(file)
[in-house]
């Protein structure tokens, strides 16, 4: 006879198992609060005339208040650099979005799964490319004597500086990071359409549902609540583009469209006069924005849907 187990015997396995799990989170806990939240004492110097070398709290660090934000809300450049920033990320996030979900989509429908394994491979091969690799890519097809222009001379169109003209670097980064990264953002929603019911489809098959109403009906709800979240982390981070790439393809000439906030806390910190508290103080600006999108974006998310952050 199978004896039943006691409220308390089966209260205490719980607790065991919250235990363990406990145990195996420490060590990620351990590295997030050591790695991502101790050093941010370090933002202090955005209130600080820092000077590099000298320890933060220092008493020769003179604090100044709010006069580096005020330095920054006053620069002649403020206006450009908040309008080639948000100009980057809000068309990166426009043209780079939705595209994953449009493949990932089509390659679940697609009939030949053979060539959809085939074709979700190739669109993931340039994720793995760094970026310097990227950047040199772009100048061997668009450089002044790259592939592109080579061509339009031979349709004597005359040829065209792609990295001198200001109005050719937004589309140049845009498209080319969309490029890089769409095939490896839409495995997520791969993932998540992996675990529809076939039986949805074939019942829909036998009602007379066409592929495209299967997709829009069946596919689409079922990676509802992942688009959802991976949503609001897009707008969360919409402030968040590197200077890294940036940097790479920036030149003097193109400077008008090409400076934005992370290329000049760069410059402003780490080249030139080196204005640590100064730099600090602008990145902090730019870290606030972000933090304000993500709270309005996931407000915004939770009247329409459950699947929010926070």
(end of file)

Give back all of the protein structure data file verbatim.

[in-house]
């Protein structure tokens, strides 16, 4: 006879198992609060005339208040650099979005799964490319004597500086990071359409549902609540583009469209006069924005849907 187990015997396995799990989170806990939240004492110097070398709290660090934000809300450049920033990320996030979900989509429908394994491979091969690799890519097809222009001379169109003209670097980064990264953002929603019911489809098959109403009906709800979240982390981070790439393809000439906030806390910190508290103080600006999108974006998310952050 199978004896039943006691409220308390089966209260205490719980607790065991919250235990363990406990145990195996420490060590990620351990590295997030050591790695991502101790050093941010370090933002202090955005209130600080820092000077590099000298320890933060220092008493020769003179604090100044709010006069580096005020330095920054006053620069002649403020206006450009908040309008080639948000100009980057809000068309990166426009043209780079939705595209994953449009493949990932089509390659679940697609009939030949053979060539959809085939074709979700190739669109993931340039994720793995760094970026310097990227950047040199772009100048061997668009450089002044790259592939592109080579061509339009031979349709004597005359040829065209792609990295001198200001109005050719937004589309140049845009498209080319969309490029890089769409095939490896839409495995997520791969993932998540992996675990529809076939039986949805074939019942829909036998009602007379066409592929495209299967997709829009069946596919689409079922990676509802992942688009959802991976949503609001897009707008969360919409402030968040590197200077890294940036940097790479920036030149003097193109400077008008090409400076934005992370290329000049760069410059402003780490080249030139080196204005640590100064730099600090602008990145902090730019870290606030972000933090304000993500709270309005996931407000915004939770009247329409459950699947929010926070």